Valley Gate Vineyard is an example of the empowerment of the many tongues of Pentecost and of the outpouring of the Spirit on “‘all people . . . sons and daughters . . . young men . . . old men . . . even on my servants, both men and women’” (Acts 2:17–18). The diverse people of Valley Gate, the many tongues of Pentecost, are not transcended in a new mono-ecclesial unity of the Spirit. Valley Gate embodies actual diversity, especially class and demographic. The many tongues of Pentecost arise from the Spirit. They find their unity in and from the Spirit. They are gifts of the Holy Spirit to create human flourishing in community with each other—in this case, Kentville, Nova Scotia.

Finding inspiration for pentecostal renewal within a Vineyard congregation is fitting. Renewal is intrinsic to the pentecostal movements. They began as renewal movements within the wider Christian churches. The Vineyard churches are a charismatic renewal within the pentecostal renewal movements. The place and people of Valley Gate Vineyard are also significant. The outpouring of the Spirit is taking place with those just out of prison and others escaping the bondage of substance abuse and the desperation of life on the streets. It includes nurses, social workers, and small business owners empowered by the Spirit of Pentecost to embody the gospel at the “ends of the earth” far removed from the world’s centers of power and influence (Acts 1:8). Churches like Valley Gate Vineyard point the way forward for Christian life and ministry in the increasingly post-Christian world of North America.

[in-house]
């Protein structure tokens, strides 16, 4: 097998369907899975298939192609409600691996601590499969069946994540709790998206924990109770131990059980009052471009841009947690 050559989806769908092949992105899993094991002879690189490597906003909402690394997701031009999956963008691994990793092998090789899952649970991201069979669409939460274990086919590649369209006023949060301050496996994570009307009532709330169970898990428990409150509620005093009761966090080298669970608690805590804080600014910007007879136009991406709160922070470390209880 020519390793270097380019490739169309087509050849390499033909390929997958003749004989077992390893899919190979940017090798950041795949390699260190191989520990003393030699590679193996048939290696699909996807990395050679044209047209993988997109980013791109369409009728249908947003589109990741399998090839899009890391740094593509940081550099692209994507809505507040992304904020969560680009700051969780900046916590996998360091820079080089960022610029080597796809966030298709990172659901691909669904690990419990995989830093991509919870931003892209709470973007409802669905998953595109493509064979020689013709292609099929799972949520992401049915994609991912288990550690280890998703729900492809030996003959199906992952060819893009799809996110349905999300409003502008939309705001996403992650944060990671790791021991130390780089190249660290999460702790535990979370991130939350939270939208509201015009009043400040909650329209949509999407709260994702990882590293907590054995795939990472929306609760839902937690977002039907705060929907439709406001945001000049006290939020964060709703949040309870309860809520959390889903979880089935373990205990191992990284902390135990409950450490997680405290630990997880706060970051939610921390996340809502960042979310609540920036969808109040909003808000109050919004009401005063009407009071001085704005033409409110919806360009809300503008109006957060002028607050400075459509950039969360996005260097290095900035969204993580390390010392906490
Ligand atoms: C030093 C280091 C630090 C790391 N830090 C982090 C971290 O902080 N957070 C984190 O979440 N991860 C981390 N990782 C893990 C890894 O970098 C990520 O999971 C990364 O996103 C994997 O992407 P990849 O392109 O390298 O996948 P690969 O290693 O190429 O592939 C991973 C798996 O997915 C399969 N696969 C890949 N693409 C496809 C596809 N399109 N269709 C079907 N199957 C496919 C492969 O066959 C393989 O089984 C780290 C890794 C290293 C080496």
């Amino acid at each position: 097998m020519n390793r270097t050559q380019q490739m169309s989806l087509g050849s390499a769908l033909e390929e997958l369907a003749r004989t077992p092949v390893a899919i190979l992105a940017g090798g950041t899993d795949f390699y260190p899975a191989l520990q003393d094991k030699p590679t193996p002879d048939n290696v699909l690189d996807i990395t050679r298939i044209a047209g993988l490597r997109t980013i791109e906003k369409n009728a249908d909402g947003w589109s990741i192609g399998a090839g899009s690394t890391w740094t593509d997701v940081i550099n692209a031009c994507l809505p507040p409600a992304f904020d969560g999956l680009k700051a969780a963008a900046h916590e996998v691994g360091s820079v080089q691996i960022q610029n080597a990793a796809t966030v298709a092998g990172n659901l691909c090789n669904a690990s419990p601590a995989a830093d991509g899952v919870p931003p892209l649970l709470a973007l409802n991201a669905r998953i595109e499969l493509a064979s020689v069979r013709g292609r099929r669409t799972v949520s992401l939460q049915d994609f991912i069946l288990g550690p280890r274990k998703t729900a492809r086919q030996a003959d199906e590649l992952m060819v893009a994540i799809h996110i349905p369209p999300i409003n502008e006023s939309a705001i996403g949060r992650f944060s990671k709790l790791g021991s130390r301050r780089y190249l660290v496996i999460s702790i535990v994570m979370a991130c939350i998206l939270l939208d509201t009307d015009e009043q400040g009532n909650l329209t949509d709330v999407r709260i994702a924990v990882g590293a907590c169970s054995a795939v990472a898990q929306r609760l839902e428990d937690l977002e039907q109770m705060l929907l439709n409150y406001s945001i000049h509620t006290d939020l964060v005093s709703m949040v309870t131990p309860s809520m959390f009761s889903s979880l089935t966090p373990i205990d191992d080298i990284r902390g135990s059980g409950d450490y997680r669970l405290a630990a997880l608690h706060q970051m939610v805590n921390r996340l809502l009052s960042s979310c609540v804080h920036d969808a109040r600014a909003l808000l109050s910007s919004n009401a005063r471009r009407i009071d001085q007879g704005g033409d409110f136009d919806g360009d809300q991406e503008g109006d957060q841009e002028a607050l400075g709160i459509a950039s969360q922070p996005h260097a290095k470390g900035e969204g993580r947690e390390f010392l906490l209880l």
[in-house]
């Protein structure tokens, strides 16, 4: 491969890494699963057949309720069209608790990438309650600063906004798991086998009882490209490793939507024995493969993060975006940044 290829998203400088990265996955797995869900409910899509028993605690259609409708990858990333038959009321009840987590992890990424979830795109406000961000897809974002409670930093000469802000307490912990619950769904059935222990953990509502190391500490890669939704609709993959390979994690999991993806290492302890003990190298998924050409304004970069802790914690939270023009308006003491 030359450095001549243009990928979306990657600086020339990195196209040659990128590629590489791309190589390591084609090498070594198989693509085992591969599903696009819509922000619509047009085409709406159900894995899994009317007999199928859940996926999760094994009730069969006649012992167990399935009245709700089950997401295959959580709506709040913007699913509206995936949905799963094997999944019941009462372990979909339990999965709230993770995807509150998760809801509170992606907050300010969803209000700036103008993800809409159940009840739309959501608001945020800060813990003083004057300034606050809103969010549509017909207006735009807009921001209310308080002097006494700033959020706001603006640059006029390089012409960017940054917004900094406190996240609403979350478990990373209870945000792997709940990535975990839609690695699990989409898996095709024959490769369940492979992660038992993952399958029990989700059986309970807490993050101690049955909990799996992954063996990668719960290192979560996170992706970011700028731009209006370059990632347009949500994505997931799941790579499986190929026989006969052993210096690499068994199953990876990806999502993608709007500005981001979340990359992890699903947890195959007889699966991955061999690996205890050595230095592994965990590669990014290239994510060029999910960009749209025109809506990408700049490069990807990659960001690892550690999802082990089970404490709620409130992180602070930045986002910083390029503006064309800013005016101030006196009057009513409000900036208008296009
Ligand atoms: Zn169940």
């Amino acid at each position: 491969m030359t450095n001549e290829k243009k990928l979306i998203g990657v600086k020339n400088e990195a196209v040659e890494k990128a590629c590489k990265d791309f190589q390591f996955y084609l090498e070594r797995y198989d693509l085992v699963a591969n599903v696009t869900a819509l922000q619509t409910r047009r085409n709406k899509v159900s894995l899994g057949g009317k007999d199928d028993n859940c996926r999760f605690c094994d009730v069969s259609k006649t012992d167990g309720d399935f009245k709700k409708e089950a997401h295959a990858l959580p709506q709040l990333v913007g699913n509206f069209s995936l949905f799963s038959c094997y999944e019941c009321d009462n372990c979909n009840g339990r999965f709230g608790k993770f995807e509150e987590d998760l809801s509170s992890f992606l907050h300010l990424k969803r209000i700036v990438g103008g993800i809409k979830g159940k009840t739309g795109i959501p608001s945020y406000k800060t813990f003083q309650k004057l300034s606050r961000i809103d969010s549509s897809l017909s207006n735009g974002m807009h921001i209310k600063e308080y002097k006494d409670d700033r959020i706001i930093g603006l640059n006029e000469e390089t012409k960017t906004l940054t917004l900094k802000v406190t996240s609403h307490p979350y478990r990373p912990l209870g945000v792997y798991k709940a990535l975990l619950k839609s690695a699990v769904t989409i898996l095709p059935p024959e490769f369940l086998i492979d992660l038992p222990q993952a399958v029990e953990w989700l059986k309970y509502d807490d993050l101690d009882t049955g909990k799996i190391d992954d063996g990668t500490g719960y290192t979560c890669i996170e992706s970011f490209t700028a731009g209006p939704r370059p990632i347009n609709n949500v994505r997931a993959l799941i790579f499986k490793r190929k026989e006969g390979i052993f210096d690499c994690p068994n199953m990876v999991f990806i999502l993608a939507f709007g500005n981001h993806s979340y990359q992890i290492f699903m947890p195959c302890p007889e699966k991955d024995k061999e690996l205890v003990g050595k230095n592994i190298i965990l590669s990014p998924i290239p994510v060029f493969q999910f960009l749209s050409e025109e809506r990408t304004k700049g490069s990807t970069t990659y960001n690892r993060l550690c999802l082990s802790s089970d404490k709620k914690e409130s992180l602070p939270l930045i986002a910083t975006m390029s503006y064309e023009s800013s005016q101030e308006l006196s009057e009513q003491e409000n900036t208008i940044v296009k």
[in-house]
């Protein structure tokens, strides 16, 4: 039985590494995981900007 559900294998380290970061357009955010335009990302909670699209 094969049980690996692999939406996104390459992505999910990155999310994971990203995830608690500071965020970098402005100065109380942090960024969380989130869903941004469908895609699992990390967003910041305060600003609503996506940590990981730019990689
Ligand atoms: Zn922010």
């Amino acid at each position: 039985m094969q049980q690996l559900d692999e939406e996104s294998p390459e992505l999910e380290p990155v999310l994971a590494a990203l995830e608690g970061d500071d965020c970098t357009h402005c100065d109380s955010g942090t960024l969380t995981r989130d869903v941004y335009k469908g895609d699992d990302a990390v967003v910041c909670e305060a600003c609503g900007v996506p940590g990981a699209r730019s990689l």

Current cultural forces in North America today threaten the formation of redemptive communities of inclusive diversity. Political and cultural partisanship assume differences are insoluble. Visceral fear and loathing demonize religious and cultural differences. The inclusive diversity created by the Spirit of Pentecost is contrary to forces and movements of nativism, ethnocentrism, and political partisanship. The vision and rhetoric of secular multiculturalism is on the mark. Indeed, the goal of multiculturalism to transcend bigotries and create inclusive and diverse communities stands in continuity with the Spirit of Pentecost. Unfortunately, bereft of the Holy Spirit that empowers the many tongues and the social transcending communities of Pentecost, it can lead to ideological intolerance and social ghettoes. Congregations empowered by God’s Spirit to embrace others in love, however, can foster authentic multicultural communities and practices. Pentecost promotes the manifold diversity that arises from human beings bearing the Spirit breathed divine image. The Spirit of Pentecost empowers public witness that advocates on behalf of all people. Valley Gate’s worship and shared church life and their ministry in the community of Kentville embody the organic emergence of the diverse tongues of the Spirit of Pentecost.


1. Gerardo Marti and Gladys Ganiel, The Deconstructed Church: Understanding Emerging Christianity (New York: Oxford University Press, 2014), 34.
2. Marti and Ganiel, The Deconstructed Church, 35.
3. Marti and Ganiel, The Deconstructed Church, 35 and 190–92.
4. A Lilly Collaborative Research Grant provided funding for this project. The majority of our research took place from 2012 to 2014. The Lilly Grant enabled us to investigate alternative and emerging churches across Canada in British Columbia, the Prairie Provinces, Ontario, Quebec, and the Maritimes.

*The views and opinions expressed in this article are those of the author and do not necessarily reflect the official policy or position of McMaster Divinity College or the Centre for Post-Christendom Studies.*